orange jeansI think I had a little *CLINK!* from above on Bastille Day. I really do! I know I’ve been a little stressed lately, and some of you will now use this as proof that I have really lost the plot, but something very strange happened, and I can only think of one explanation.

This year, on the French National Day, we were invited to install a pop-up Truffle Man shop in an empty retail space along a fashionable road in Brisbane that boasts its own mini Eiffel Tower. It was the perfect place to celebrate all things French. The empty space we were allocated happened to be next to a very lovely women’s clothing boutique. While I was dashing back and forth bringing boxes of products from our car to the shop, I kept passing the clothes shop and seeing this rather lovely pair of orange jeans. They seemed to be jumping out at me saying ‘Buy me, Buy me!’. The more I saw them, the more I wanted them, which is odd, since the last time I wore orange was in approximately 1976.

At one point during the busy day, I popped into the boutique next door and asked to try the jeans on. They fitted perfectly, and the lovely owner of the boutique offered me quite a generous discount. So I naturally made my purchase, then tried to hide it from my husband for the rest of the day!

Even though they were very reasonably priced, I had a nagging thought in the back of my mind ‘What on earth are you going to wear with them?’ I decided not to worry, I would find a solution when the days warmed up and I felt more like prancing around in orange jeans.

The following day, while I was tidying up, I picked up a scarf that was inexplicably on the floor of my wardrobe. The scarf was vintage Dior, orange with pink daisies and very, very 1970s. It had been given to me by my husband’s Aunt Christiane, or Tatie Chris as she liked us to call her.

Tatie Chris was the epitome of Parisienne chic. She lived in a beautiful antique filled apartment very close to the Arc de Triomphe, and she was always impeccably groomed. She was the person who taught me the most about ‘Being French’. She always served champagne when we went to visit, and she longed nothing more than to have me live with her for a month and teach her English. This never happened, but we did become quite close, despite the distance that separated us. Her 70th birthday was one to remember – sipping champagne on a ‘Bateau Mouche’ on an evening cruise down the River Seine through Paris. Christiane had no children of her own, so she treated all her nieces and nephews as she would her own children. She was often passing on clothes or costume jewelery to me – she’d buy things on a whim, then realise that she was probably too old to wear it, so would give it to me. I will never forget though how well she could wear a bikini, well into her 70s. She would dive off her boat into the crystal clear Mediterranean sea and come up saying ‘Life is delicious!’. Somewhere in the exchange of clothes, I inherited this scarf.

Sadly, when she was about 75 and her husband was battling leukaemia, she was diagnosed with breast cancer. She hid the severity of the diagnosis from most of the family, but had confided in me, since I was a radiation therapist before I moved to Europe, and I guess she felt I would understand. She had chemotherapy and was recovering very well, but five years down the track, her arm started to swell and she had problems with her lymphatic system becoming involved.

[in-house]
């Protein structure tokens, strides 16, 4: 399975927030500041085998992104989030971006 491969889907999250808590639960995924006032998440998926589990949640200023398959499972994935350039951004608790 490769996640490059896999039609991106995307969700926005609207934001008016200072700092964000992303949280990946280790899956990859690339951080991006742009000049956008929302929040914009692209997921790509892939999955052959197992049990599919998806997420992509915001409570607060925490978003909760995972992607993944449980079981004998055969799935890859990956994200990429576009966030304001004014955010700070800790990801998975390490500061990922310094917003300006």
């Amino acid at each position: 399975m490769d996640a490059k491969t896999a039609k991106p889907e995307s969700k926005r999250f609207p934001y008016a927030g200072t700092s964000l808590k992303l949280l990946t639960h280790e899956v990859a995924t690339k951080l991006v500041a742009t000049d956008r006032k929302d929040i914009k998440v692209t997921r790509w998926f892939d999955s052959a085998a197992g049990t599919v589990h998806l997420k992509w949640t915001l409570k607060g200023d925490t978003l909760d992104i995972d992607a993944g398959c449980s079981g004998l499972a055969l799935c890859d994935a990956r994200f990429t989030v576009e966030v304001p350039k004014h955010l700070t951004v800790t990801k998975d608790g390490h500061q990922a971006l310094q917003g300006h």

She still didn’t let on that much was wrong, but she came and visited us in Montpellier for a week and spoilt us rotten while she was there. She started to tell me how much she loved me (not something they say very much in my husband’s family), and that she wouldn’t be around forever. It was very unusual for her to speak like that – she was always such a Pollyanna about everything. I could see her arm was swelling, so I was quite worried about her. On the day she left I asked her about her arm, and she admitted that things weren’t so good and she was going to have to start chemotherapy again on her return to Paris.

tsarine roseA few months later, when we were preparing to leave France to come to live in Australia, we decided to spend a few days in Paris and go and visit her. We were quite surprised at how frail she looked, but she wanted to drink champagne with us before we left. Her god-daughter, who had been staying with her, had gone out the day before and bought a special bottle for us to share – a Tsarine rosé in a very fancy bottle. She asked my husband to open the bottle and served the drinks. She was very tired, and there were renovations going on in the apartment next to her that were doing her head in.

I noticed as we laughed and drank that her champagne didn’t disappear in her glass as it normally would. She would occasionally put it up to her lips, but she really wasn’t drinking any. She just wanted to enjoy our company and have some champagne again with us. As we were leaving, she pulled me aside and said (in English, one of the rare times she spoke English to me) ‘It’s no good, it’s no good’, shaking her head. She then told me she was going to a respite clinic the following day, and she hoped she would feel better after a rest and some peace and quiet. The memory of the taste of that champagne is a little bit like tears.

Sadly she passed away about three days later, the day before we were due to leave for Australia. We were unable to go to her funeral, and the anniversary of her death is coming up on 13 August.

So I wonder….Christiane loved a good bargain, and she probably suspected that scarf was sitting unworn in my wardrobe.

I would like to think she was sending me a little *Clink!* from above when that scarf fell on the floor.